Update on stalled construction at DePaul Medical Center

September 24, 2013
Proposed Cancer Institute at DePaul Medical Center, Norfolk, VA

Proposed Cancer Institute at DePaul Medical Center, Norfolk, VA

You may have noticed that the construction activity at the new medical office building at DePaul Medical Center has stopped over the past few weeks.  I reached out to Bon Secours and got an update.

Because of the soil composition and the requirements of the doctors who will be tenants, it was determined that the piles that were being driven would not be able to handle the load.  The plans are being redone as we speak.  The depth of the piles will likely increase from 45ft to 90ft.

Pile driving is expected to resume on September 26th.


Bon Secours Breaks Ground on $22.3 million Medical Office Building on its DePaul Campus

November 29, 2012

Bon Secours sent us the following press release:

Tom Bartosh; Paul Fraim, Mayor, City of Norfolk; Michael Kerner, CEO, Bon Secours Hampton Roads Health System, John E. Barrett, CEO, Bon Secours DePaul Medical Center; Dr. William Rawls, Peter J. Bernard, CEO, Bon Secours Virginia Health System; Malcolm Sina, President, Lend Lease Medical; Dr. Ted Hughes, Sister Pat Heath, SUSC, SVP, Sponsorship, Bon Secours Hampton Roads Health System; Dr. Phyllis Hope; Dr. Nabil Tadros; Helen Whittemore; Linwood Howard, Chair BOD, Bon Secours Hampton Roads, Pam Phillips, Senior Vice President of Mission, Bon Secours Hampton Roads Health System.

Norfolk, Va. (November 28, 2012) – Leaders from Bon Secours Virginia and Bon Secours Hampton Roads Health System, together with Norfolk Mayor Paul Fraim and Lend Lease Medical Real estate, are pleased to announce the launching of the construction of a $22.3 million office building to be located on the campus of Bon Secours DePaul Medical Center. The 103,700 square foot, four-story Bon Secours DePaul Medical Plaza is the second phase of a three-phase campus development plan by Bon Secours to improve Bon Secours DePaul through investments in programs and services.

At the core of the medical plaza is a comprehensive cancer institute, which will place state-of- the-art technology in the hands of cancer experts, enabling them to address the unique needs of those battling cancer. Strong charitable support from the community is helping to raise funds to make the Cancer Institute possible. In addition to the Bon Secours Cancer Institute, the medical plaza will also house specialists and primary care physician practices.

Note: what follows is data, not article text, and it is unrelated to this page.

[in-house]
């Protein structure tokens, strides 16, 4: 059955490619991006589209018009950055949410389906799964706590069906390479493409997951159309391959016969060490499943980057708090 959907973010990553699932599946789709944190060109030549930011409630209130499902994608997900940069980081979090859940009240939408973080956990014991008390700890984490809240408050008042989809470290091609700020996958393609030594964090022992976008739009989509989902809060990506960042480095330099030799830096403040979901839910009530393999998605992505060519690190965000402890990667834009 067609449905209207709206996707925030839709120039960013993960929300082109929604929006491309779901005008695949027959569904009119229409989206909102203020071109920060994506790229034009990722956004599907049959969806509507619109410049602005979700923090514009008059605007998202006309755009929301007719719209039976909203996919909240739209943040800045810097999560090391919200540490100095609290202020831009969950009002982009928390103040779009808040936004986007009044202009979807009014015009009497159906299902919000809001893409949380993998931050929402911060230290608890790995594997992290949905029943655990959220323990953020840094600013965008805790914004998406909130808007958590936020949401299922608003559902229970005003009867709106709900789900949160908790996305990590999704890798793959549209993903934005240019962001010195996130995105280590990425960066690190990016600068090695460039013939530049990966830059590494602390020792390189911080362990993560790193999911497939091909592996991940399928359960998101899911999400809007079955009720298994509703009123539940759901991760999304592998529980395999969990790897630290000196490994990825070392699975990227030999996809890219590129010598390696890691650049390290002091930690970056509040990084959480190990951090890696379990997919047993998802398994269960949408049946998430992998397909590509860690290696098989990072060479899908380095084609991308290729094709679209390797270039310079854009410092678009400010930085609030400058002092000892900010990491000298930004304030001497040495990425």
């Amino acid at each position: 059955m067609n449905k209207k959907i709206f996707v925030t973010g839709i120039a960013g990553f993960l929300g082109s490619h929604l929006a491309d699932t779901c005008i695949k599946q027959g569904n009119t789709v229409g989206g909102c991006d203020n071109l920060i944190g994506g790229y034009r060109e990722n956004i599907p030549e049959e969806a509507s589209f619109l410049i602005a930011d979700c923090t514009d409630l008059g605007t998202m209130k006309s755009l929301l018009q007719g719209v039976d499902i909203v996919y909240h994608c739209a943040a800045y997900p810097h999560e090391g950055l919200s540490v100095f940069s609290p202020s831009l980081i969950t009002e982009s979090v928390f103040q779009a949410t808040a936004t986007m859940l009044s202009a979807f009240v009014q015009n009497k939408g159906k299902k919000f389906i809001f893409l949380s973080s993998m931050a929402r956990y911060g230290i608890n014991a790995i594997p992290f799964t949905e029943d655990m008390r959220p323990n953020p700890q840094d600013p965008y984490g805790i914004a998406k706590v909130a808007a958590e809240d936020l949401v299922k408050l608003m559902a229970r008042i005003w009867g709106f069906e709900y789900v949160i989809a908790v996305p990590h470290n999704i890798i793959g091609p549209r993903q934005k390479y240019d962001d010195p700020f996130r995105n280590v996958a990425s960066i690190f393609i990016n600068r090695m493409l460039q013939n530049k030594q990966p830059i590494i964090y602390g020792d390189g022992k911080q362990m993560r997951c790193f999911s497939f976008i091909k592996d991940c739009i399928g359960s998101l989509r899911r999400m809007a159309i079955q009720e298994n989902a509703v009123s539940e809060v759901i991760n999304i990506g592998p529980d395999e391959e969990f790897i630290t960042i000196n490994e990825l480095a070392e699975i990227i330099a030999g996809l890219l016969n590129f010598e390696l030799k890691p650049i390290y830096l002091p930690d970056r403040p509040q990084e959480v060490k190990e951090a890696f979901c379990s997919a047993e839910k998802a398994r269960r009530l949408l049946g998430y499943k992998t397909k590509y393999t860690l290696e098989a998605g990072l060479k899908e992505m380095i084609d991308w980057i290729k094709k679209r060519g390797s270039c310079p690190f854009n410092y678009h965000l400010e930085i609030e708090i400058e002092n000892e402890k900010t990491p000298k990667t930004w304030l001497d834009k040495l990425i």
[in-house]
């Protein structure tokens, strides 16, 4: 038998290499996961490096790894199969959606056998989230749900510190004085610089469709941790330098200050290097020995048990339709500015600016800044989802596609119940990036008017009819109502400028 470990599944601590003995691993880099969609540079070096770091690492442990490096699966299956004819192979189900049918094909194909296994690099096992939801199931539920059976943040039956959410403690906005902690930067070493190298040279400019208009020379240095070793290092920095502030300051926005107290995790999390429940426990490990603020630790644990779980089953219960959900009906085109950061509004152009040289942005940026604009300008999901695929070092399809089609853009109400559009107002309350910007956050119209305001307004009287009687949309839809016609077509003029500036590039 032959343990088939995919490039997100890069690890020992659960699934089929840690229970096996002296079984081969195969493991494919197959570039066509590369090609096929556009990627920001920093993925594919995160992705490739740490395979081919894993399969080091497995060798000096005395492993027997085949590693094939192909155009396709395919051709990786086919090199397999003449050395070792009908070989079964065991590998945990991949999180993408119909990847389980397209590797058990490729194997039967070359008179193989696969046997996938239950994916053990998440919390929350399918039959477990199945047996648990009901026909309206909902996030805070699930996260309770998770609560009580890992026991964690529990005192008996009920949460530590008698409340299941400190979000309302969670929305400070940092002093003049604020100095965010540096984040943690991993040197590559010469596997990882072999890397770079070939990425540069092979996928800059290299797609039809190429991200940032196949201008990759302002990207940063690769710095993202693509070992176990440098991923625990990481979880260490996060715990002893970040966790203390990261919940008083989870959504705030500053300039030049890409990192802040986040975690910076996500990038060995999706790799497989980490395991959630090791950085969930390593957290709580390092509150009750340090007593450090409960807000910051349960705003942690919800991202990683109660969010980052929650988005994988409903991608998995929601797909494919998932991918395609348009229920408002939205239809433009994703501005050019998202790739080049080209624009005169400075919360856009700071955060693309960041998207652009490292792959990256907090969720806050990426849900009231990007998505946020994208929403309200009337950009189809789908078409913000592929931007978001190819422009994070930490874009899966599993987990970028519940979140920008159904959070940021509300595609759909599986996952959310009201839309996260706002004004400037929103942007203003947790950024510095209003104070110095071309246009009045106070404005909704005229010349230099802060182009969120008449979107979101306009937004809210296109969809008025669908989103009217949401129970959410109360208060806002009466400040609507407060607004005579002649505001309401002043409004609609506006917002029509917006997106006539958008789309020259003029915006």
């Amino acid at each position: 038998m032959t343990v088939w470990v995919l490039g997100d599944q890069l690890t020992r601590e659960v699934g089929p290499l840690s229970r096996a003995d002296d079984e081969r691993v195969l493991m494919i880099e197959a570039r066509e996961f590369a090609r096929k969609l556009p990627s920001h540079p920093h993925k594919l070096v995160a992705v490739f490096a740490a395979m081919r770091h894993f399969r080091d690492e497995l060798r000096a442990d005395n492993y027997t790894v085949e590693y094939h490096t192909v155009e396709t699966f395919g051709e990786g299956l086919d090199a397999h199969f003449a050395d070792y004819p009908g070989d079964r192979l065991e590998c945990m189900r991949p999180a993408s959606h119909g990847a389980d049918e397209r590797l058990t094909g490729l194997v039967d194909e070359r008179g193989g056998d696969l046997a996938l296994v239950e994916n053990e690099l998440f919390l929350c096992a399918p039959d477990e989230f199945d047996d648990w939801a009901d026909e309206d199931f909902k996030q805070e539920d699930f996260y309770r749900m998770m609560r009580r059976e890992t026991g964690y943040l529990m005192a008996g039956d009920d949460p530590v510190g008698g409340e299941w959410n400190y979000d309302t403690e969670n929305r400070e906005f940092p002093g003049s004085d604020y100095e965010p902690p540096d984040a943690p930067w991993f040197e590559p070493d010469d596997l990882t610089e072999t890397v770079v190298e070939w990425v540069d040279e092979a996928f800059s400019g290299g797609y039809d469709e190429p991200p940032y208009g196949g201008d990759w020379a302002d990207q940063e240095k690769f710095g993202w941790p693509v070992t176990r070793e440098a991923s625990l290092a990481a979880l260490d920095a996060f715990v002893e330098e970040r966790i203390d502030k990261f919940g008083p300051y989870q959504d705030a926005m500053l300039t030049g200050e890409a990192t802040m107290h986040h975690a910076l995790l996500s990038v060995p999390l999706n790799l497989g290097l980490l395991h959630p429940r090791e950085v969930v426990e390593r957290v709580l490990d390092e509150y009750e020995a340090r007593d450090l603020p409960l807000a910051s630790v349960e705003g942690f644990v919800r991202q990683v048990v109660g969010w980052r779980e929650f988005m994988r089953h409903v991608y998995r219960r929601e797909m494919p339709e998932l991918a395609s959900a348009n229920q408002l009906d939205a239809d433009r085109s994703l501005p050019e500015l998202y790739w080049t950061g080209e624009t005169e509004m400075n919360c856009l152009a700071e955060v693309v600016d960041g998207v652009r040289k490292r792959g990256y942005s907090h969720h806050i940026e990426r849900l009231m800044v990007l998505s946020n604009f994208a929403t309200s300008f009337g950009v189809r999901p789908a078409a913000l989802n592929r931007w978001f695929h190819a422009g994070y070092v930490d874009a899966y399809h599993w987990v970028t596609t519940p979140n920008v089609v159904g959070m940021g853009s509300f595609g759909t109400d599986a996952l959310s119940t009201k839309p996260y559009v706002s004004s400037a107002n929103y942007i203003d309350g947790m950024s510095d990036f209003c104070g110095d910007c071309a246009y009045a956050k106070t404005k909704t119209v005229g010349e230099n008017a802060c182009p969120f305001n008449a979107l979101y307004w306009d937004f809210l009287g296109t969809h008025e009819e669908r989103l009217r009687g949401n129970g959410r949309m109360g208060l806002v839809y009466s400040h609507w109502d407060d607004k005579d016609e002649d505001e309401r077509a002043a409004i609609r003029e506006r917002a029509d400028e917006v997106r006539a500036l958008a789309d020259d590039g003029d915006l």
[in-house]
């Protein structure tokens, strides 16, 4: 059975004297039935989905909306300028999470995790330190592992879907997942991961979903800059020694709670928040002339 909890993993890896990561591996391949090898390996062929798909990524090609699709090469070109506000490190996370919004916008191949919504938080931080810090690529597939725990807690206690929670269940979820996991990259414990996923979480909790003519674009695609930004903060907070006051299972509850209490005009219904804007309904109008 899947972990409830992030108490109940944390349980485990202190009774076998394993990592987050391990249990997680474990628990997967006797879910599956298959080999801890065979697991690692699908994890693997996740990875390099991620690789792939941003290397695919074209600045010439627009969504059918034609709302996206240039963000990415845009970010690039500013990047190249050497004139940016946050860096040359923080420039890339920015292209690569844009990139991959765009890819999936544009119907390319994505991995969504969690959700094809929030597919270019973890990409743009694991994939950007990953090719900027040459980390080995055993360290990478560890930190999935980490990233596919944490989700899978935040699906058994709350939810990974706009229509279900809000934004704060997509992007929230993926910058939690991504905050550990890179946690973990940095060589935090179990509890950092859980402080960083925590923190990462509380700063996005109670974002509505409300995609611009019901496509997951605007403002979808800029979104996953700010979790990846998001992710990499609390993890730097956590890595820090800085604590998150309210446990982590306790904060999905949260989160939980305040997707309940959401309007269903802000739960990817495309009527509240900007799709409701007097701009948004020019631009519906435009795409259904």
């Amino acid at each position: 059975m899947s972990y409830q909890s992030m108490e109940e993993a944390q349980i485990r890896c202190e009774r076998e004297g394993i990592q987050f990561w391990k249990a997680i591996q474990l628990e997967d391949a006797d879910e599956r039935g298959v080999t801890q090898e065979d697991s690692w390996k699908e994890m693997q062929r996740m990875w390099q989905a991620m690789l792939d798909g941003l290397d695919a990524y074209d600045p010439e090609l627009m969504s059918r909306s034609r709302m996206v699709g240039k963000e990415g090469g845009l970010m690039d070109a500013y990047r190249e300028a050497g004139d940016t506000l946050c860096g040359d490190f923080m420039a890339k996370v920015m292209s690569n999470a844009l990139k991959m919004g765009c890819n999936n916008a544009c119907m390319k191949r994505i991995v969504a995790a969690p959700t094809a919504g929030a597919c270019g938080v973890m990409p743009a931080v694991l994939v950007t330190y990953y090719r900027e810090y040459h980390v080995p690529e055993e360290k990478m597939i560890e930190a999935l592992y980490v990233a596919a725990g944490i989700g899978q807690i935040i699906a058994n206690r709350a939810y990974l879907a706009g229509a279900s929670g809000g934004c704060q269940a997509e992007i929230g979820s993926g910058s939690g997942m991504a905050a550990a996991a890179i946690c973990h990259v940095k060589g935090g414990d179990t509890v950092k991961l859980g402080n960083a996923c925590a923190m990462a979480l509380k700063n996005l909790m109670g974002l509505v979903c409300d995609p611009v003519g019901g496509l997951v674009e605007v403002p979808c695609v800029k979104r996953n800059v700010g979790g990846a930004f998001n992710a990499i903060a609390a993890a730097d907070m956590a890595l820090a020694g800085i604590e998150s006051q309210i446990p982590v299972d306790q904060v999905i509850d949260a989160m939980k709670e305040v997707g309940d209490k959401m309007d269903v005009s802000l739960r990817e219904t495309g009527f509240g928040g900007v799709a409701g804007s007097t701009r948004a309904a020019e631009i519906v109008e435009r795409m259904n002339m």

“The new medical office building will bring many more patients to our hospital campus with improved access to a state-of-the-art cancer center, as well as physician specialties and services,” said John E. Barrett, CEO, Bon Secours DePaul Medical Center. “This is an exciting phase of our campus development as we bring more great services to DePaul. We are especially appreciative of the generous charitable support from our medical staff, our employees and our community to bring advanced services here.”

Physicians from the Bon Secours Virginia Medical Group, to include both primary care and specialists, will become tenants upon opening. “The Medical Plaza is a prime location for the Bon Secours Medical Group,” said Dr. Thomas Auer, CEO, Bon Secours Virginia Medical Group. “In addition to providing more physical space to grow our practices, the new building will allow us to configure our offices to become more clinically efficient and to offer Patient Centered Medical Homes.”

In Bon Secours DePaul’s first phase of development, Bon Secours invested in services including neurosciences and cardiac catheterization, in recruitment of physician experts and in state-of-the-art technologies, including robotics for minimally invasive surgeries and the first low-dose 64-bit CT scanner in Hampton Roads. Last month, Bon Secours DePaul became the seventh and final Bon Secours Virginia hospital to launch ConnectCare, a clinical information system housing all of Bon Secours Virginia’s patient data using an electronic health record (EHR) program.